Wednesday, April 08, 2009

'I Climb the Rainbow Through the Rain'. George Matheson -XXV

After eleven years at St. Bernard's, Edinburgh, George Matheson felt that his strength was diminished to the point that he could no longer bear the burden of the ministry. He had been a minister of the Church of Scotland for thirty years, and now he felt the time had come for him to lay down the parish ministry for the ministry of the pen.
All preachers are influenced by others, some are just more conscious of it than others. One of the great influences on Matheson, particularly in his Edinburgh ministry, was Dr. Joseph Parker of the City Temple, London (illustrated). When arker died unexpectedly in 1902, Dr. Matheson wrote a tribute for The British Weekly, which was then the pre-eminent nonconformist newspaper. Surely this is a wonderful example of Christian unity, the Church of Scotland minister writing a tribute to a Congregational pastor who had attacked the Church of Scotland in the past. Parker's preaching showed Matheson that preaching could be less formal, and still effective. Reading Parker today, he seems incredibly Victorian, but of course we have to remember that he was a Victorian, preaching to Victorians! Matheson did not copy Parker, it is perhaps rather that Parker's preaching gave him the confidence to be himself in the pulpit.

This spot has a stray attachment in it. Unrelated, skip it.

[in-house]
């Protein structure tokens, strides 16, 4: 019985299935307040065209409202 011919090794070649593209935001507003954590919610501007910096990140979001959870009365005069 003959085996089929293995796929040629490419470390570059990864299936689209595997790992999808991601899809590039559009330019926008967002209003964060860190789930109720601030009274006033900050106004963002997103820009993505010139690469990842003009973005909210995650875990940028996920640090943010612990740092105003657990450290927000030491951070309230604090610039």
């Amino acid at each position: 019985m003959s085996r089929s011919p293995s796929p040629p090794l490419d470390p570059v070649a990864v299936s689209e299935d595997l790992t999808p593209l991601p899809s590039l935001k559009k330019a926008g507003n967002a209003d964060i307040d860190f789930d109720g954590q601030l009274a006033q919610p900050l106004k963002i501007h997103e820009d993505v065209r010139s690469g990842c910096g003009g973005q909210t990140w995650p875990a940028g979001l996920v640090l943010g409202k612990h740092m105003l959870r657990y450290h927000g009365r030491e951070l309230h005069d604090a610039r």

Matheson's work at St. Bernard's was extraordinary. Like Spurgeon, he was a pastor and a preacher, and yet he was also a writer. And like Spurgeon, he was worn out by the work. Unlike Spurgeon, he had never had a strang constitution, and so in 1896 he wrote to the Session Clerk of St. Bernard's to resign the pastorate. The result was a surpise to no-one but Matheson - the congregation pleaded with him to stay. In January 1897 he withdrew his resignation and instead applied to the Presbytery for a colleague and successor. The colleague was to take over much of the work, leaving Matheson to devote himself to preaching and writing. The Rev. J. J. Drummond of Jedburgh was elected and appointed. He worked well with Matheson, and the ministry was blessed to both men. But in March 1899 Matheson wrote again to resign with effect from the end of July that year. His body could no longer take the strain, and Mr. Drummond became the full minister at St. Bernard's. Thus Matheson achieved a smooth transition of ministry.
He was sorely missed, but he had made his decision. In November 1899 there was a special farewell meeting for Dr. Matheson. He was loved as a pastor, and that is surely a good sign. The man who had found it hard to get a church because there were fears that his blindness would hamper his work as a pastor had proved to be one of the best pastors of his age.
God willing, next time we shall look at Dr. Matheson's retirement.



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